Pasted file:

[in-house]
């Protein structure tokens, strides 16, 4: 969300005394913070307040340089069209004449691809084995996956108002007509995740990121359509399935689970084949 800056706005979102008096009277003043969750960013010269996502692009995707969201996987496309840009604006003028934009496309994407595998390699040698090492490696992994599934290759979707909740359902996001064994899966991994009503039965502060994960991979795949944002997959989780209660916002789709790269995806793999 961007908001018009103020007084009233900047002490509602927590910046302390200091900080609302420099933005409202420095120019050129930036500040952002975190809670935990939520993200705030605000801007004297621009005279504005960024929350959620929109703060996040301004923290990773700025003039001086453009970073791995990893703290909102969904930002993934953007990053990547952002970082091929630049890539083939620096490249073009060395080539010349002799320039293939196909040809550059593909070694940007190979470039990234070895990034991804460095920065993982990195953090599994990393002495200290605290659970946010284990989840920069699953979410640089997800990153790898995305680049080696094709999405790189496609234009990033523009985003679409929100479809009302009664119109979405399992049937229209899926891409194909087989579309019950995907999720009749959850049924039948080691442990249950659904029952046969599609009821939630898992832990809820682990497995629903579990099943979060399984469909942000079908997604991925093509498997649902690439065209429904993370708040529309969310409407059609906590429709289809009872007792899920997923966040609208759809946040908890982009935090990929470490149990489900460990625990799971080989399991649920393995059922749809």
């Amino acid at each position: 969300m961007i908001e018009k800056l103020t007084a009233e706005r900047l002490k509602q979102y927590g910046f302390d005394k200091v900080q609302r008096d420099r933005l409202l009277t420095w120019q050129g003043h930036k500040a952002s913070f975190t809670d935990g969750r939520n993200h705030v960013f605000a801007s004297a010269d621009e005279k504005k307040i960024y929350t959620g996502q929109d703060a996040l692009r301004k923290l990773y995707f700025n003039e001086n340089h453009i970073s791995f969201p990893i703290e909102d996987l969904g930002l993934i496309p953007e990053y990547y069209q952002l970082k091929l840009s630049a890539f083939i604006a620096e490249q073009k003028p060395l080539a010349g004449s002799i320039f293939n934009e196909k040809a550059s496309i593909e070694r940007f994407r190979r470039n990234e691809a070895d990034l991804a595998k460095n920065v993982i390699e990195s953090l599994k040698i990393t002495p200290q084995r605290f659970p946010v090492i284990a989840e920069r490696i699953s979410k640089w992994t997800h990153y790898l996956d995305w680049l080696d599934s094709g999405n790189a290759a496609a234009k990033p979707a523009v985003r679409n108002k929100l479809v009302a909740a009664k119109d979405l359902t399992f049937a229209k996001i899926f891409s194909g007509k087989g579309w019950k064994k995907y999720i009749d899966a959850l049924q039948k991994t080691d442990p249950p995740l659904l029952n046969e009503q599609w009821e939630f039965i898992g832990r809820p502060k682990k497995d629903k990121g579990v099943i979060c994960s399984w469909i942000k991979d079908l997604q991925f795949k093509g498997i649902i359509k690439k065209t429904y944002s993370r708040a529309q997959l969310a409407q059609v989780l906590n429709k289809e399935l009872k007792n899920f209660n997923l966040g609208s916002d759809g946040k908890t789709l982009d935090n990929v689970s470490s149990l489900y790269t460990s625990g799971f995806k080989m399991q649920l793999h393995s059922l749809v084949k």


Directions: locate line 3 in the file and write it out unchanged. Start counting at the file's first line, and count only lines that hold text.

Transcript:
């Amino acid at each position: 969300m961007i908001e018009k800056l103020t007084a009233e706005r900047l002490k509602q979102y927590g910046f302390d005394k200091v900080q609302r008096d420099r933005l409202l009277t420095w120019q050129g003043h930036k500040a952002s913070f975190t809670d935990g969750r939520n993200h705030v960013f605000a801007s004297a010269d621009e005279k504005k307040i960024y929350t959620g996502q929109d703060a996040l692009r301004k923290l990773y995707f700025n003039e001086n340089h453009i970073s791995f969201p990893i703290e909102d996987l969904g930002l993934i496309p953007e990053y990547y069209q952002l970082k091929l840009s630049a890539f083939i604006a620096e490249q073009k003028p060395l080539a010349g004449s002799i320039f293939n934009e196909k040809a550059s496309i593909e070694r940007f994407r190979r470039n990234e691809a070895d990034l991804a595998k460095n920065v993982i390699e990195s953090l599994k040698i990393t002495p200290q084995r605290f659970p946010v090492i284990a989840e920069r490696i699953s979410k640089w992994t997800h990153y790898l996956d995305w680049l080696d599934s094709g999405n790189a290759a496609a234009k990033p979707a523009v985003r679409n108002k929100l479809v009302a909740a009664k119109d979405l359902t399992f049937a229209k996001i899926f891409s194909g007509k087989g579309w019950k064994k995907y999720i009749d899966a959850l049924q039948k991994t080691d442990p249950p995740l659904l029952n046969e009503q599609w009821e939630f039965i898992g832990r809820p502060k682990k497995d629903k990121g579990v099943i979060c994960s399984w469909i942000k991979d079908l997604q991925f795949k093509g498997i649902i359509k690439k065209t429904y944002s993370r708040a529309q997959l969310a409407q059609v989780l906590n429709k289809e399935l009872k007792n899920f209660n997923l966040g609208s916002d759809g946040k908890t789709l982009d935090n990929v689970s470490s149990l489900y790269t460990s625990g799971f995806k080989m399991q649920l793999h393995s059922l749809v084949k």